Thank You, Teachers, for Your Fingerprints
I am an educator. No matter where I wander or roam, my “teacher-ness” stays faithfully by my side. But I often wonder how life has brought me to this place: teaching in a development department at an Ivy-plus, Midwestern university. I have taught high school, I have taught middle school, and I have taught internationally. Where did this instinct that follows me loyally take root?
It took root right in the Ohio Valley, my home.
Maybe it was the intuition that I would be a teacher myself one day. Something about it all clicked for me. There was something about the safety of a classroom that made coming to school such a wonderful experience for me. Nestled in my seat with my supplies in reach, I knew what was expected of me — how to act, how to dress, how to speak. There was something inherent and fundamental that hit all the right places in my growing brain and impacted me for the rest of my life.
It started as simply a trigger for my senses — the taps of keyboards, the smell of fresh copies, the sound and feel of chalk, and the books, stories, and knowledge that allowed me to see far beyond Ford Street in Moundsville.
At some indiscernible point, I began to pay attention to other things — things that would matter in my future career, only I didn’t know that’s what I was doing at the time. I just knew I liked playing school with my tattered Reader’s Digests as textbooks and my grandma as my sole (but loyal and diligent) student. I watched how my teachers spoke to me, how they carried themselves, the assignments they gave, even their movements around our desks. I saw how they timed activities and multi-tasked. I marveled at how many stacks of papers they accumulated and graded. I noted the remarks on assignments and even how the grades were written at the top of the returned work.
It’s amazing what our brains do with the information they process. It comes out at times, and we don’t even realize it. For me, I can see it in myself as an educator, like a kaleidoscope of experiences and learned traits. In my personal life, I am introverted at an extreme level, but as a teacher, I talk to my students like they are part of my inner circle — because they are. I can step outside myself to watch how I run my classroom, to listen to the words I choose and the decisions I make, and every time, I wonder how in the hell I got to be good at this complex and all-encompassing job.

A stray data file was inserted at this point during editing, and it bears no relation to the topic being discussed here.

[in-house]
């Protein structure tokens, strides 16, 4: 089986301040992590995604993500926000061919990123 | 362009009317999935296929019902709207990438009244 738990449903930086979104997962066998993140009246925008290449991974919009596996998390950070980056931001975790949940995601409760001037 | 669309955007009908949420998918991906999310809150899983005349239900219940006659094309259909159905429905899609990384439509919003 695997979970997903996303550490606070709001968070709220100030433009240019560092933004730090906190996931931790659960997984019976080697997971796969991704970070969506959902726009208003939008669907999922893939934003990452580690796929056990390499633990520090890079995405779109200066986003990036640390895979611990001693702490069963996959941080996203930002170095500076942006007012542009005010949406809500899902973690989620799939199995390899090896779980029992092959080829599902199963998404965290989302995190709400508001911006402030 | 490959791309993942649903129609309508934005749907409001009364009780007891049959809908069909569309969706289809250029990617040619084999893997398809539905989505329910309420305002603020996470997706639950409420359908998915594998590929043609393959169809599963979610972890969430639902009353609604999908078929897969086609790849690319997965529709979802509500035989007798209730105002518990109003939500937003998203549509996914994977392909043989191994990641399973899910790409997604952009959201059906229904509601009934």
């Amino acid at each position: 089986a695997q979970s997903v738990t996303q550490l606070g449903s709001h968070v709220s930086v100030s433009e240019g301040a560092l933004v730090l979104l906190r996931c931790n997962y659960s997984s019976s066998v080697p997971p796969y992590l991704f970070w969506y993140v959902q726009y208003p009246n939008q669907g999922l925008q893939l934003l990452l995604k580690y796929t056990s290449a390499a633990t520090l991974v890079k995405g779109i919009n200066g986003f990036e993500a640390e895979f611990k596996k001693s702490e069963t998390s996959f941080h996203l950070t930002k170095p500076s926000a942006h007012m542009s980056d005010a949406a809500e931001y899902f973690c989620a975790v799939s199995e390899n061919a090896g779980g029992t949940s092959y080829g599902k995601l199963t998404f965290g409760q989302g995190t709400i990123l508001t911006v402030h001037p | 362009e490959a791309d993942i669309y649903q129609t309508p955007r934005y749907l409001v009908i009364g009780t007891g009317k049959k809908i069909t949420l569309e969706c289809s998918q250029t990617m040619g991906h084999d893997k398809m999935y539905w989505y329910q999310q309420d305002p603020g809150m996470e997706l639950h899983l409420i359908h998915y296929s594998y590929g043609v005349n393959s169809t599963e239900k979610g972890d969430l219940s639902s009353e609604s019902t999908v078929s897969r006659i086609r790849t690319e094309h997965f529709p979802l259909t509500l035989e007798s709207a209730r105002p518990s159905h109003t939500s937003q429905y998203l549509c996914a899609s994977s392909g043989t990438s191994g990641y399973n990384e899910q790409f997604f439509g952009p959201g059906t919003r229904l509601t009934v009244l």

I’ll tell you how: Because I had excellent role models. I had teachers who gave me the teaching soul I have today. I am a mosaic of their influence, and I am still learning from the tops of their shoulders. I see the poised stature of Ms. Stella Strickling, the warm humor of Mrs. Sandy McCombs, the flame for history of Mr. David Rutherford and Mr. Michael Pivik, the stellar curriculum of Mr. Danny Prado, the compassion and dedication of Mrs. Linda Brinkman, the care and patience of Mr. Michael Hince, the energy of Ms. Linda Berkoben, the kindness of Mrs. Mary Hanley, the lessons (ones that I steal to this very day) of Mrs. Sheila Pell, the love of literature of Mrs. Erma Melvin, the jokes of Mr. Richard Knoblich, the laugh of Mrs. Sharon Garten — and the genuine love for us students in them all.
In “Harry Potter and the Sorcerer’s Stone,” Albus Dumbledore says to Harry that love leaves marks on those whose lives it touches — not scars, but protection — and it’s on their very skin, like fingerprints.
Thank you, teachers, for your fingerprints.
Andrea Hodgman is a 2008 graduate of West Liberty University and a 2010 graduate of West Virginia University. She works for the University of Chicago in Alumni Relations and Development as an education specialist and technology trainer. She has taught in West Virginia, Chicago, and Radom, Poland.